There are several antique shops in the surrounding area. Some are better than others when it comes to the fare that piques my interest. But just recently, one has proven to be the source of some profitable 78’s for me.
Heading home from a doctor’s visit, I passed by the same antique shop that I had passed countless times before and occasionally popped in for a look around. This time though, something was different. I spotted “Records” which had just been added to the amateurishly hand painted sign above the awning.
Making a u-turn the next chance I got, I headed back just to see what they had. I wasn’t expecting much other than some Ray Conniff or various artists Christmas Lps…but one never knows, do one?
I opened the door to see a few boxes of generic 78 albums, but not to appear too anxious, I walked around navigating the labyrinth shaped by overpriced armoires and china hutches. I found a section of neatly stacked 78’s near the back but it consisted of common fare…Harry James, Spike Jones, Sammy Kayes and such.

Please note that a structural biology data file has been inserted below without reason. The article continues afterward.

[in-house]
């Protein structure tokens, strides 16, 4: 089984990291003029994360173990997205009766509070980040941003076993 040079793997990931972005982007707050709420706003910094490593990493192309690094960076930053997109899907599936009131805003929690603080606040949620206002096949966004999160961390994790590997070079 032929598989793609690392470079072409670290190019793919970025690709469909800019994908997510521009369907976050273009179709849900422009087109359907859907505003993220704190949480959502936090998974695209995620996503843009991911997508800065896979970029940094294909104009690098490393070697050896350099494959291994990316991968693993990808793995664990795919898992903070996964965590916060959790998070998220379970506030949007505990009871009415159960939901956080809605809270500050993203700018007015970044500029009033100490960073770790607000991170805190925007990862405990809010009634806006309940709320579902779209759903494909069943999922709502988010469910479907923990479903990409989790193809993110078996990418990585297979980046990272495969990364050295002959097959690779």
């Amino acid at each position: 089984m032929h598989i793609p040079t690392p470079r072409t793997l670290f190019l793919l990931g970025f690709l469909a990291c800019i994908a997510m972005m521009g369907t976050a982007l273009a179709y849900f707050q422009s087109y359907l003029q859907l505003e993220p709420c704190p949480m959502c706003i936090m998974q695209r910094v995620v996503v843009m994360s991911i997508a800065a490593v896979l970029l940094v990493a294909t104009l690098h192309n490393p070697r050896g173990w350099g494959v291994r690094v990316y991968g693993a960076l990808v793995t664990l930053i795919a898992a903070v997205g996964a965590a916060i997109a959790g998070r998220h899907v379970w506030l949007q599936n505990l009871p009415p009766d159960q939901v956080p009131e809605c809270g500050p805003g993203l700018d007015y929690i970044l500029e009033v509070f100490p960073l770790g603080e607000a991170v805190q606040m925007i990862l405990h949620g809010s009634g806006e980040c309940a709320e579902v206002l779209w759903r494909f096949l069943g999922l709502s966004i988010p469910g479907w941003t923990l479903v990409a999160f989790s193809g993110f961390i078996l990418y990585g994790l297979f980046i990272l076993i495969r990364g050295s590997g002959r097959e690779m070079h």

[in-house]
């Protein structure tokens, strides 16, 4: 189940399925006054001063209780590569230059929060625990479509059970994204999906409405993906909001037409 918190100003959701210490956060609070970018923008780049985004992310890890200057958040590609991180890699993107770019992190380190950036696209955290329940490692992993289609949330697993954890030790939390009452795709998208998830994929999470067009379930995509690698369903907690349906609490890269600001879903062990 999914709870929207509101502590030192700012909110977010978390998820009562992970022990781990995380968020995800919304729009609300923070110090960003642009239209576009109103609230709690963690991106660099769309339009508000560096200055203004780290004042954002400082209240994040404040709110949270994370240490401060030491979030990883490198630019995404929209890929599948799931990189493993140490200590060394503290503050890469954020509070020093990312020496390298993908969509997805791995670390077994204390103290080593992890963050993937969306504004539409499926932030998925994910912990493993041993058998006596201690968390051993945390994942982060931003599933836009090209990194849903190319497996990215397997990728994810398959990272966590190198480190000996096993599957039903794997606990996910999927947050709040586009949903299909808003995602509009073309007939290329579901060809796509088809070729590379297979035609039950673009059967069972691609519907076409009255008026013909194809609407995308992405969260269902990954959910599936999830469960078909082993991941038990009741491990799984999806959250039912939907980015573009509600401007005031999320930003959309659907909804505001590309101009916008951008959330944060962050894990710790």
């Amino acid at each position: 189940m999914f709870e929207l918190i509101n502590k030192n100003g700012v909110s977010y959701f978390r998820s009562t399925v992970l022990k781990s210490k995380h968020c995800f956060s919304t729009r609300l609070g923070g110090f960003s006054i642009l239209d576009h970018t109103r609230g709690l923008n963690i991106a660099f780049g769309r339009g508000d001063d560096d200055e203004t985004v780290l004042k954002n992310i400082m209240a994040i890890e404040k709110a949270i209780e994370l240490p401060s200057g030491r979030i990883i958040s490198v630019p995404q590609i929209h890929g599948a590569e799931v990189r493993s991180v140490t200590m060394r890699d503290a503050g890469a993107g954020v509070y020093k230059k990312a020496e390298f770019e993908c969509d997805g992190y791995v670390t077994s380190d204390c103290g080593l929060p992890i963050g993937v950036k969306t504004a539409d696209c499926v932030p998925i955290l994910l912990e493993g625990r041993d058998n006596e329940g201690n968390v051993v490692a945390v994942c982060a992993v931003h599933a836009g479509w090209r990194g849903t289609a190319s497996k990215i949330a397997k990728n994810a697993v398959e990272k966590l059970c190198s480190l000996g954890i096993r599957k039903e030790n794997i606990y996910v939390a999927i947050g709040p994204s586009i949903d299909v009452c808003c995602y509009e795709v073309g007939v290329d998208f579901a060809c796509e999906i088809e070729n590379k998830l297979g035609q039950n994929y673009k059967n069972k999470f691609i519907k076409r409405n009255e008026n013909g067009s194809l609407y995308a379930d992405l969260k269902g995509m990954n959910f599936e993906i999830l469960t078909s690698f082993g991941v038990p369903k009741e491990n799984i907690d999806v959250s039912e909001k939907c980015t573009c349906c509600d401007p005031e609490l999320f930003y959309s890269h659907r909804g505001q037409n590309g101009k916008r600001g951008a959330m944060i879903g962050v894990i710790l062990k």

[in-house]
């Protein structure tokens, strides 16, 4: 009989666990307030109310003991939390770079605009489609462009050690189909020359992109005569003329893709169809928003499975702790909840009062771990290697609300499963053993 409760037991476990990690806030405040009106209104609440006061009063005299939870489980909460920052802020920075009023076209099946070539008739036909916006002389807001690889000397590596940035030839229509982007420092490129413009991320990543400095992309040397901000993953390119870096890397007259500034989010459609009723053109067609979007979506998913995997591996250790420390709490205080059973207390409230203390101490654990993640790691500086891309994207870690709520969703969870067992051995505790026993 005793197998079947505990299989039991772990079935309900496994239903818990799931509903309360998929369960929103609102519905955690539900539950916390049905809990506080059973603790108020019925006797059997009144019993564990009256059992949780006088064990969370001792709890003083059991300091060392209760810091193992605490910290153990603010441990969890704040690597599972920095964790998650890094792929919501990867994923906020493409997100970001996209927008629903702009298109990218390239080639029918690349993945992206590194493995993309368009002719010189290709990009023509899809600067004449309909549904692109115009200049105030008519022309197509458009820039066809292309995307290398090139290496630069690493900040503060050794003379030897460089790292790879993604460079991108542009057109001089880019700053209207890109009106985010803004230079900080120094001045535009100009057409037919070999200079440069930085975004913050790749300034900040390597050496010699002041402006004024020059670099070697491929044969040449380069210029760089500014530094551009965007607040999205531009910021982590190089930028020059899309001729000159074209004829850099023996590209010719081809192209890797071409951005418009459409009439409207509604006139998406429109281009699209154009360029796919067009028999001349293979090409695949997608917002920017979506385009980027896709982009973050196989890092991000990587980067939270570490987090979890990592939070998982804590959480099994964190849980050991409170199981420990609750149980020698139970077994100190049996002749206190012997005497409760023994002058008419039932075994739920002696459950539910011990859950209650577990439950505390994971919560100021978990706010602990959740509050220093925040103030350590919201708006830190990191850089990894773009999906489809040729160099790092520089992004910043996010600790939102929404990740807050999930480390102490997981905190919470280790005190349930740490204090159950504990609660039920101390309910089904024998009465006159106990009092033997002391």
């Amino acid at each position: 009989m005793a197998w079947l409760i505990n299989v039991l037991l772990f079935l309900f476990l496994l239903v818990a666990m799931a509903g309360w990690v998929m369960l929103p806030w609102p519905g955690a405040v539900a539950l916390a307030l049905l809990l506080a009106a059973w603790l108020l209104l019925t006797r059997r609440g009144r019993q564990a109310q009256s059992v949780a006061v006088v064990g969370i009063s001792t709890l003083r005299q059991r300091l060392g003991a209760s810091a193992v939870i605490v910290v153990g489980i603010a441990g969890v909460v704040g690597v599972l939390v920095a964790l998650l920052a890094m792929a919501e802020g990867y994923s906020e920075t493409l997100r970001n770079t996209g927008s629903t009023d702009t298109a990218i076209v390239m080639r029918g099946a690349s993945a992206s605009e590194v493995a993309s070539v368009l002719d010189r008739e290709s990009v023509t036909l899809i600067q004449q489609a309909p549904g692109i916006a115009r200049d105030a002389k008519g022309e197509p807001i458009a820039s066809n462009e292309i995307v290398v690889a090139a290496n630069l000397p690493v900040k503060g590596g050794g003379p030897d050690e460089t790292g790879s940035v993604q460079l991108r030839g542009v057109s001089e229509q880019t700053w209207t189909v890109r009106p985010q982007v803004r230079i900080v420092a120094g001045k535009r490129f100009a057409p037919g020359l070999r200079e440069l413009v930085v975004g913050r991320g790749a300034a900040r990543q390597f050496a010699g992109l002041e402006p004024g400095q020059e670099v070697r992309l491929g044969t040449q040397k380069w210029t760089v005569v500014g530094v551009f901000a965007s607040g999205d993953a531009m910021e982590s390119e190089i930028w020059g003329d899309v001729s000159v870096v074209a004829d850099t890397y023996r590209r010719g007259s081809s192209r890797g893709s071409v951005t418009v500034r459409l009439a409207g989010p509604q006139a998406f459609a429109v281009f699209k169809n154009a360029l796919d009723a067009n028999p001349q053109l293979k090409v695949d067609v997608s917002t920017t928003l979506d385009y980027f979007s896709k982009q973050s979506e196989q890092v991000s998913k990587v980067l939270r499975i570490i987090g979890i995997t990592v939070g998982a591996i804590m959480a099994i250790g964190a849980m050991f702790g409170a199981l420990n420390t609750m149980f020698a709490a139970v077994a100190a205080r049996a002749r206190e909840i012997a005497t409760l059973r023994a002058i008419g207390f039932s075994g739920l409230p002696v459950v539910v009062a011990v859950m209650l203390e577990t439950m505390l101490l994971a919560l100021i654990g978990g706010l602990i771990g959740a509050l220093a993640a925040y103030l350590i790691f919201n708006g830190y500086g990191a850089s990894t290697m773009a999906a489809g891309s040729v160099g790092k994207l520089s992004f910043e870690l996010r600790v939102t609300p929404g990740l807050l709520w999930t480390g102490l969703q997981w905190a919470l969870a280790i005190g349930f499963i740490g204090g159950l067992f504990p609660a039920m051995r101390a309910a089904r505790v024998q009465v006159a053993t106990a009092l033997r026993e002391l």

Making my way back to the entrance, I opened the first of several albums that I had originally seen. Nothing caught my eye. Got to the last one and flipped it open to see a bright red OKeh. It was by the Arkansas Barefoot Boys. “Great name,” I thought to myself. The records that rounded out the album were by Fiddlin’ John Carson, Dykes’ Magic City Trio, McMichen’s Melody Men and Narmour & Smith. I wasn’t the least bit familiar with any of these except for the Carson record. I knew that old-time music had sold well for me in the past so I popped on the 5 dollar asking price. They did not disappoint by the time the auctions had ended. (Narmour & Smith has proven the most enjoyable auction sale I’ve ever had!)
A few months later, I tried my luck again and came out with a $1 purchase…a Jimmy Tarlton & Tom Darby on Montgomery Ward. A very unexpected auction ending…it became my second highest 78 auction to date.